When Walt Burns arrived in the Gulf of Mexico as part of the oil spill
response in May, he was tasked with establishing security and
communication for several thousand people coming in and out of St.
Bernard Parish’s command base in the middle of the Mississippi River
bayou — a base with no Internet access, cell phone service or buildings.
his tent that quickly rose to 100-degree temperatures, he used portable
satellite dishes and microwave systems to provide connectivity while
dodging daily rainstorms and lightning shutdowns.
It was a
fitting challenge for the University of Denver adjunct faculty
instructor who teaches courses in broadband and wireless networks at
"I think I get a little bit of real-world experience to bring back this way,” he says.
though BP recently capped the leaking well, Burns is still in the Gulf,
responding to the spill 15 hours a day, seven days a week. When he gets
five or 10 minutes to spare, he’s interacting with the students he’s
currently teaching in an online, introductory telecommunications course.
not about me,” he says of the class. "But every now and then I throw
something in the discussion groups that provides a little extra insight
or perspective on the difference between standard telecommunication and
things you have to do in an emergency.”
Burns had his first
experience in emergency technical response after Hurricane Katrina. He
worked for a year and a half helping New Orleans build its information
technology and communications infrastructure.
"A group of us
formed a company called Response Force 1,” he says. "When this situation
occurred, we just sort of got the band back together, so to speak.”
Their team consists of about 55 people, 45 of whom are local hires.
a portable office environment with PCs and printers and being able to
take photos for badges, creating a credentialing database to keep track
of various personnel and command staff down to the folks that provide us
food, sanitation, and the fisherman and various people going out on
boats every day.”
One project he’s working on now is installing GPS transponders to track major vessels.
are hundreds of vessels out there that are either doing actual cleanup
work or they are deploying oil boom,” Burns says. "Local fishermen go
out in the smaller boats and either deliver supplies or they go out with
these specially equipped cell phones to do surveillance and take photos
and track locations, where the oil is and the environmental impact. All
that information is collected and brought back and analyzed. So a lot
of fairly new cutting edge technology is being used to fight this
His team also is providing satellite communications to
several residential barges he calls "flotels” that will house up to 270
workers near barrier islands that have become contaminated. The boat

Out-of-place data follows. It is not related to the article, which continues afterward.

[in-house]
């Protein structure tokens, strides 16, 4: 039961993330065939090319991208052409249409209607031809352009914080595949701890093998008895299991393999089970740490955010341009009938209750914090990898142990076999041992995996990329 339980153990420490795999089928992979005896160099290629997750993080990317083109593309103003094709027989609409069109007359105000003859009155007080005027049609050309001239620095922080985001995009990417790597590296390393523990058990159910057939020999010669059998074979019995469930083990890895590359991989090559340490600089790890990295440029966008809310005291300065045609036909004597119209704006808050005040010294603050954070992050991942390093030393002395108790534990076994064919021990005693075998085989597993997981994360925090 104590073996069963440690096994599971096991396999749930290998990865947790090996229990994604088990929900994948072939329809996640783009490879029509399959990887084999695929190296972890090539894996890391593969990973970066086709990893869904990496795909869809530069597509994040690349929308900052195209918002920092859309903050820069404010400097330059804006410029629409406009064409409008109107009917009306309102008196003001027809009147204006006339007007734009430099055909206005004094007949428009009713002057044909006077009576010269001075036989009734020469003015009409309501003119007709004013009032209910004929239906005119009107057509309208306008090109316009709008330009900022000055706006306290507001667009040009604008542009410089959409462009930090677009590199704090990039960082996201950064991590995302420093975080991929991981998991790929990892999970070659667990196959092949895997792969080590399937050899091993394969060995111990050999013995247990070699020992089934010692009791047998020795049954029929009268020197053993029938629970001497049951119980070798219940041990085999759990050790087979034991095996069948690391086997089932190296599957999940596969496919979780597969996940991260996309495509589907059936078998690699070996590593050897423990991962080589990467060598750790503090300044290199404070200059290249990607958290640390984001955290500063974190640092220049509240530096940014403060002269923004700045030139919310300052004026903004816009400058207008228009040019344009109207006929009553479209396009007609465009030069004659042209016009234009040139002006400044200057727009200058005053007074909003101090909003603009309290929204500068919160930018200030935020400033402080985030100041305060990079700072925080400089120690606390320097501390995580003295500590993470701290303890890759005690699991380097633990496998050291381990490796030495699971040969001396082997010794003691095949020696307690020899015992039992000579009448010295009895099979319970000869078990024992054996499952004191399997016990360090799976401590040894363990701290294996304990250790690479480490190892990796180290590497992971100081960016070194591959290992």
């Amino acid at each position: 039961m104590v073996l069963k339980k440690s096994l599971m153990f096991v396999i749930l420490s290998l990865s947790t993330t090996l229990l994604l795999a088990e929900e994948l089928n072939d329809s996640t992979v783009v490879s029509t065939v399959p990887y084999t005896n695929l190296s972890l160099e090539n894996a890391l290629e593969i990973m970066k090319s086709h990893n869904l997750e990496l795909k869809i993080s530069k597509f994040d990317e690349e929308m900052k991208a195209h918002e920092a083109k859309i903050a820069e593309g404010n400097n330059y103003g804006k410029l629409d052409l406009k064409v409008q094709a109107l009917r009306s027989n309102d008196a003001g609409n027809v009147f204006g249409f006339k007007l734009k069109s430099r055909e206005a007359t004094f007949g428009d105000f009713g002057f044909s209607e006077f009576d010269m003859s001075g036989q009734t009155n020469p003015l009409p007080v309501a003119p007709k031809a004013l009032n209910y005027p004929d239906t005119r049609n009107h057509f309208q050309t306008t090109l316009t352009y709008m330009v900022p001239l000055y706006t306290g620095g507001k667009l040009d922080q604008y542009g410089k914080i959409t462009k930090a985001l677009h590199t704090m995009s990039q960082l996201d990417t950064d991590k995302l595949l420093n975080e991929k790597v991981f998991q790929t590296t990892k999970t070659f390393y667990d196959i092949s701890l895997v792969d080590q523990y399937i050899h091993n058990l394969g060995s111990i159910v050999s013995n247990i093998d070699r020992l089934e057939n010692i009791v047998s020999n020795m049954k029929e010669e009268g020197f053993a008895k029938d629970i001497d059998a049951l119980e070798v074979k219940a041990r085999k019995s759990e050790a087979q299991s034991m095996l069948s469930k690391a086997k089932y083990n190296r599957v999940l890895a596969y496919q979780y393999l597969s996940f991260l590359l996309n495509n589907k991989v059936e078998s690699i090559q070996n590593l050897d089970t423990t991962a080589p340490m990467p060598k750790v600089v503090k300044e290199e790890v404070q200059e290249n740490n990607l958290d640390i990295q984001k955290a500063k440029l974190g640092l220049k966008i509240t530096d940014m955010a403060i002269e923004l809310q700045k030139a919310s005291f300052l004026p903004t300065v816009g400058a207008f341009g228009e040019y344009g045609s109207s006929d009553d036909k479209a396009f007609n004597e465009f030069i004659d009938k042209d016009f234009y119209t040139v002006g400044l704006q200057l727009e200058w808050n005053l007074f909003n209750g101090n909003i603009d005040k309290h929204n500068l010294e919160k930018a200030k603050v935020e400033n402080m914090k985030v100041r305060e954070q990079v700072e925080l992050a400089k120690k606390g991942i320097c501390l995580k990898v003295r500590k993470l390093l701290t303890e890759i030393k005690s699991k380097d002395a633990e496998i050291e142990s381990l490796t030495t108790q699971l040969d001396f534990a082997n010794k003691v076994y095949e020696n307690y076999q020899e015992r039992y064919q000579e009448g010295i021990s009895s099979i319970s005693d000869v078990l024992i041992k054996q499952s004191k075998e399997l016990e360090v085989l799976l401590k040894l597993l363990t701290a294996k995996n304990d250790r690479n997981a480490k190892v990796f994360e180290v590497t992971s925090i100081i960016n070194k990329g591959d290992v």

trip to these areas can take two to three hours, so the barges will
allow workers to remain on scene for a 14-day rotation.
the tents they’ve been working from are now equipped with DSL broadband
and Wi-Fi and are being joined by new structures, including a
helicopter pad and firehouse. Roads and bridges are being improved to
handle the traffic of workers coming and going each day. Their base camp
has become a small city where tens of thousands of feet of oil boom,
absorbent material and skimmers are maintained, staged and deployed.
in all, my work here is exciting, unique, motivating and exhausting,”
Burns says. "There is a strong sense of urgency and commitment by the
local workers as well as everyone in camp to saving the threatened
wetlands and way of life here … I’d like to be able to get back to
teaching classes by fall, but there’s so much oil in the Gulf that it
may take months or even years to complete the clean-up.”
Tierney, academic director for University College’s Information and
Communications Technology program, looks forward to having Burns back at
University College and understands the work he’s doing will inform his
teaching. Burns is a master teacher who has been teaching in the
telecommunications program at University College since 1991. When the
new Information and Communications Technology program was developed,
Tierney looked to Walt to design and shape the program.
the reasons Walt is held in such high regard by our students is that he
brings challenging technical content to life by relating the principles
to practical application,” Tierney says. "Knowing Walt, I am certain
that his students during the coming year will directly learn from the
unique technical challenges that he has encountered during his work in
Thanks for contributing a fascinating look into DU's prowess and the imagination and intelligence of one of your professors. Colorado professors like Walt Burns make our state proud, so thanks for letting us all know.